When banks fail: A “bail-in” can be provided without undermining depositor interests–13.12.2017

The current generation of economic reforms revolves around creating a sound institutional architecture for a market economy. In this regard, an important legislation was the insolvency and bankruptcy code which allows for a clean end to a business failure. In the same vein, a bill which deals with failure of financial intermediaries is currently being scrutinised by a parliamentary committee. Financial intermediaries are unique, which is why they need standalone legislation. Even rumours about problems of a single financial intermediary can lead to a contagion which cripples the entire banking system.

It is to the credit of RBI that it oversaw a resolution process for five troubled banks over the last 15 years, without allowing depositors to lose money or instability to creep in. Now, the central bank along with finance ministry feels we need to move to an institutionalised resolution mechanism which covers the entire spectrum of financial activity. Consequently, the Financial Resolution and Deposit Insurance bill was introduced in Lok Sabha in August. An effective resolution mechanism needs a wide variety of tools at its disposal which the bill provides. One of them, “bail-in”, has triggered anxiety.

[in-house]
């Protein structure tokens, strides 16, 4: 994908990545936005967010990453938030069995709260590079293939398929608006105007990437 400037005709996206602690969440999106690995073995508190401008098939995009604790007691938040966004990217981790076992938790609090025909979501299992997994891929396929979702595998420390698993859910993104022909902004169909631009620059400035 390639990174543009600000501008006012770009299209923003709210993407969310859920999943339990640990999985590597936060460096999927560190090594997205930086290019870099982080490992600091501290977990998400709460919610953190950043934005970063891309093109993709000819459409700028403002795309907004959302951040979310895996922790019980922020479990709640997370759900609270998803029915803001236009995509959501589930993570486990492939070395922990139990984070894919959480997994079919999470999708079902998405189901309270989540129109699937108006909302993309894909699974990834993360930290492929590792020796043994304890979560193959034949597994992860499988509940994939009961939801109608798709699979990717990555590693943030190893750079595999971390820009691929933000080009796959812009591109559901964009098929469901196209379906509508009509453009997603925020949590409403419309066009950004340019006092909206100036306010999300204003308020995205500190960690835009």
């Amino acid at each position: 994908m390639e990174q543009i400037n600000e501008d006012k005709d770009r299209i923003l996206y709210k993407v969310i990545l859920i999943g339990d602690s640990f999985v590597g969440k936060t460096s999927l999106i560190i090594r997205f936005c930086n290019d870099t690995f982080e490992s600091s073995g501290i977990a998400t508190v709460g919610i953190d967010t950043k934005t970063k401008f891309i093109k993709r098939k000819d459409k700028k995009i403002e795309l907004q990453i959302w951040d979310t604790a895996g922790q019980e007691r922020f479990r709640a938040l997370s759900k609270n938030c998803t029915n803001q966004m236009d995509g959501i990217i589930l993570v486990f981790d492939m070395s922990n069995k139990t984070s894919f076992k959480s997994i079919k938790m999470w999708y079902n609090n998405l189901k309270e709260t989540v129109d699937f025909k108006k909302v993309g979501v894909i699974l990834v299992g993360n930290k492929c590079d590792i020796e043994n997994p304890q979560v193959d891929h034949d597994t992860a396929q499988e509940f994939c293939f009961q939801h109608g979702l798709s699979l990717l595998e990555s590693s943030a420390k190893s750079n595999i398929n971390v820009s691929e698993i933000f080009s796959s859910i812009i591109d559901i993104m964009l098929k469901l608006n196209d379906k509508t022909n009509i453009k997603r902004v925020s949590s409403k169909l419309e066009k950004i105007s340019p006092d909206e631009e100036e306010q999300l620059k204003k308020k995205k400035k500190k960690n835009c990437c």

“Bail-in” refers to statutory power given to resolution authorities to convert existing creditors to shareholders. This has triggered fears that bank deposits, for instance, may not be safe. That need not be the case. An insured deposit cannot be bailed-in. India’s Rs 1 lakh deposit insurance has remained unchanged for years. It should be immediately enhanced to cover the size of most deposits. For remaining deposits, a “bail-in” provision should apply only after consent of the deposit holder which will have to be compensated with higher interest rates. It’s possible to simultaneously provide all resolution tools and safeguard depositor interests. That should be the focus of parliamentary debate on this legislation.

DISCLAIMER : Views expressed above are the author’s own.
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via When banks fail: A “bail-in” can be provided without undermining depositor interests

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